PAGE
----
5/31/2019 Weekly Update: The Trade Wars Continue
by Zach Marsh on Jun 7, 2019
S&P 500 -2.62%
10 Year Treasury +1.4%
Weekly Update: The Trade Wars Continue
I’ve often felt that people never really surprise us. Sure, they frequently fail to behave in a manner that we don’t expect, but that is not because they are acting in a manner untrue to their nature, rather it is our own, internal, expectations or desires that are causing surprise or disbelief.
So, back at the beginning of this month, when Trump reignited the trade war with China, adding additional tariffs, the market reacted with shock and began a month long sell-off. Similarly, when Trump further expanded the trade war by applying tariffs on Mexican imports, with the threat of a predetermined escalation plan, the market again reacted poorly. But, at this stage, should we really be all that surprised?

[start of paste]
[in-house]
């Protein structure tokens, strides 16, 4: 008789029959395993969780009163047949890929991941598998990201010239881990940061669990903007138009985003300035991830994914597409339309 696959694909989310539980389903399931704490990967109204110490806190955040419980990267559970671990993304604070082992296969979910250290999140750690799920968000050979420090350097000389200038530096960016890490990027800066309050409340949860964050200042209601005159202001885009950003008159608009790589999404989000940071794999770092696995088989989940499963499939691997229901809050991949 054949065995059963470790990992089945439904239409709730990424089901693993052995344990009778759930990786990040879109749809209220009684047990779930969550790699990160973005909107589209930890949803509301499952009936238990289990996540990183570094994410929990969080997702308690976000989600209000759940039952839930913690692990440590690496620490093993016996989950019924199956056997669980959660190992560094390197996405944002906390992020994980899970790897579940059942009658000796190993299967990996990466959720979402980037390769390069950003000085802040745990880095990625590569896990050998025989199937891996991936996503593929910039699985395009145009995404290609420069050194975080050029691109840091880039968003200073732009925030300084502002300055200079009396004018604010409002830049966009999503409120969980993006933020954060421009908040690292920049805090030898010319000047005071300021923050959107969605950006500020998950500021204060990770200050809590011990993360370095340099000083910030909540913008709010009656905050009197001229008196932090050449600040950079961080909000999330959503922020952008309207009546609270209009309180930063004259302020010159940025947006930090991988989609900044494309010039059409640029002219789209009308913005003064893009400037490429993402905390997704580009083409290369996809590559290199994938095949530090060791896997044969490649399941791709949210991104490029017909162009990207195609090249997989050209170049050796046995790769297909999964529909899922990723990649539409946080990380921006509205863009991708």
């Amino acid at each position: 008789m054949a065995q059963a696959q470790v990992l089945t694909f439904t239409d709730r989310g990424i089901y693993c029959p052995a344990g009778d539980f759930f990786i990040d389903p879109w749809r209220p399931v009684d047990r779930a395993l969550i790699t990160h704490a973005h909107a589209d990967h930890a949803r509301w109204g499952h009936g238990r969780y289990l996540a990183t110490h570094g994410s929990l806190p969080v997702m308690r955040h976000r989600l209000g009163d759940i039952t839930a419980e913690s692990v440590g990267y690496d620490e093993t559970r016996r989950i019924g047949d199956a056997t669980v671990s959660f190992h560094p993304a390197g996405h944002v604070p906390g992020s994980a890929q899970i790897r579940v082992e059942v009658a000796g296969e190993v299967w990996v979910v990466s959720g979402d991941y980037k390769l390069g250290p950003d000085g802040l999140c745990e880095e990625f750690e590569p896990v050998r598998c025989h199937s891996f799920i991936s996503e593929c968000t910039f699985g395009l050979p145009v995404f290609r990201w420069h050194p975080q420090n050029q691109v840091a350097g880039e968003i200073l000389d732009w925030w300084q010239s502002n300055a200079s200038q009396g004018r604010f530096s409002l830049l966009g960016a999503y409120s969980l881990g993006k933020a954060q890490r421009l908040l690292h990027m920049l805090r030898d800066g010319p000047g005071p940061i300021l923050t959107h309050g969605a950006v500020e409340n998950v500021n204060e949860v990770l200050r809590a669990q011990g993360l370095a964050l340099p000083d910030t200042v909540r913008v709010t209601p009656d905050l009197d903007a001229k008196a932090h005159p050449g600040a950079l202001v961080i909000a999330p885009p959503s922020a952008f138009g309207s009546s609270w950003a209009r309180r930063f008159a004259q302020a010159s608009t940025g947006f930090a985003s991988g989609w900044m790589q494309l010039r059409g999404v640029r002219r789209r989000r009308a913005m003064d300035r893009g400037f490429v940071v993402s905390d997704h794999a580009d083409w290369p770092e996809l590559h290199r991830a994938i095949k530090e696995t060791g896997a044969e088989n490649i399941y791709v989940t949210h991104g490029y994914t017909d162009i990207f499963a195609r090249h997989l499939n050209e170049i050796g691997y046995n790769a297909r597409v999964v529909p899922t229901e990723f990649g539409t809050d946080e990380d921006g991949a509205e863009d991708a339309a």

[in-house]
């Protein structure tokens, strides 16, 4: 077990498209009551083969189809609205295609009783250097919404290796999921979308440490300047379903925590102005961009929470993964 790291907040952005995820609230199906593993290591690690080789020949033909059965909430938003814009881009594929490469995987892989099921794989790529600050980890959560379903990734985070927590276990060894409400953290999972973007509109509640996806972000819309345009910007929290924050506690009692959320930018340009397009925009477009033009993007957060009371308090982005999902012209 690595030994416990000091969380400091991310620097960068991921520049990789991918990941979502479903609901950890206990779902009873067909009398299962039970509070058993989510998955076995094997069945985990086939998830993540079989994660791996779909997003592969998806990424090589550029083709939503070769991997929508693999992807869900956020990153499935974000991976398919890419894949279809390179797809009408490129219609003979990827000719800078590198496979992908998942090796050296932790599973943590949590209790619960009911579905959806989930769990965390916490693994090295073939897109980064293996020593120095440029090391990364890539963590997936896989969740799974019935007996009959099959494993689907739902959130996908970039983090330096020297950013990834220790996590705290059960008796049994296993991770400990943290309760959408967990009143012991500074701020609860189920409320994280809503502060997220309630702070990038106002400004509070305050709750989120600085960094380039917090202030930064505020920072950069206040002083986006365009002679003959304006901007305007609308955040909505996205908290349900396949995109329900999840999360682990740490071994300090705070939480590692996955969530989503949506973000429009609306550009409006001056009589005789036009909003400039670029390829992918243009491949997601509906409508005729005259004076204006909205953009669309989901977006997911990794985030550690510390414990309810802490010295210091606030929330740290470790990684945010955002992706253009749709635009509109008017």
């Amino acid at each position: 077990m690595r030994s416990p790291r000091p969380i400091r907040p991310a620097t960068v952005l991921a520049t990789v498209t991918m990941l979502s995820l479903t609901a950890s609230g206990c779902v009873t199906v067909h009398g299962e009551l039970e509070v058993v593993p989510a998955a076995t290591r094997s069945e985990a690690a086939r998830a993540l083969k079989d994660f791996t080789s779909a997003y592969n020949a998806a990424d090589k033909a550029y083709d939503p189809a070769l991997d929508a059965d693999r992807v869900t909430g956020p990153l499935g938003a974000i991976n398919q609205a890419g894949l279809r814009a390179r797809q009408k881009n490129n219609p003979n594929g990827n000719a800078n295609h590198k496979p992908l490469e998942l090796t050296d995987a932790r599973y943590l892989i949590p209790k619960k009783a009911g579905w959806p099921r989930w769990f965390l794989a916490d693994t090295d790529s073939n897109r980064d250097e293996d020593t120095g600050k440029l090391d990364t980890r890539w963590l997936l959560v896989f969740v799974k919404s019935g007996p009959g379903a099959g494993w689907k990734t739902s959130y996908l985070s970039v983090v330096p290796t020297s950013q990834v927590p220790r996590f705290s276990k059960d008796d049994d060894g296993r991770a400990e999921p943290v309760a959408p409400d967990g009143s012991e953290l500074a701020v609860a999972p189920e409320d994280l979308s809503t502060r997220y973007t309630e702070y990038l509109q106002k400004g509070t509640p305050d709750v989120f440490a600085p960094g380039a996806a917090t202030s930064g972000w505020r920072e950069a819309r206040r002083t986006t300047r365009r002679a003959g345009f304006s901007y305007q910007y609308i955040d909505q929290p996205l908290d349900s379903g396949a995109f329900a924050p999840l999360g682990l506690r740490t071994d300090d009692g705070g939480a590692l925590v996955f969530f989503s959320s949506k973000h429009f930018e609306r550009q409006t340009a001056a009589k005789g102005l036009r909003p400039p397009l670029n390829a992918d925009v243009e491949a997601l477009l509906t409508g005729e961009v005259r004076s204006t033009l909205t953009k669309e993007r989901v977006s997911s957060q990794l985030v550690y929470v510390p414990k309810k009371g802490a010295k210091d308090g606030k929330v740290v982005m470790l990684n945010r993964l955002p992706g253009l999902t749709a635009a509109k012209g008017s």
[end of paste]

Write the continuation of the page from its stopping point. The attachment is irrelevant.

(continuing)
I’m reminded of the fable of the Scorpion and the Frog. The story goes like this: a scorpion asks a frog to carry him across the river. The frog asks the scorpion, “Why would I carry you across, you’ll only sting me?” The scorpion responds, “I promise I won’t sting you, after all you are keeping me safe from the water.” The frog, applying logic, agrees that it wouldn’t be in the scorpion’s interest to sting him and agrees to allow the scorpion to ride on his back. When they reach the halfway point the scorpion stings the frog causing the frog to die and the scorpion to drown. However, prior to dying the frog asks the scorpion, “But why did you sting me?” The scorpion responded, “You knew I was a scorpion.”
At this stage, President Trump has shown us his nature, maybe we are the fools to believe that he will act differently. So, the question left to answer then is this: can the market continue to rise in spite of the actions of the government? Or, are we late in the cycle and only hoping not to be left holding the bag when the market makes a real concerted sell-off? If that is the case, then the only rational decision is to hold your nose and allocate a substantial portion to the safety of Treasury bonds.
Thanks for reading,
Zach and Dave
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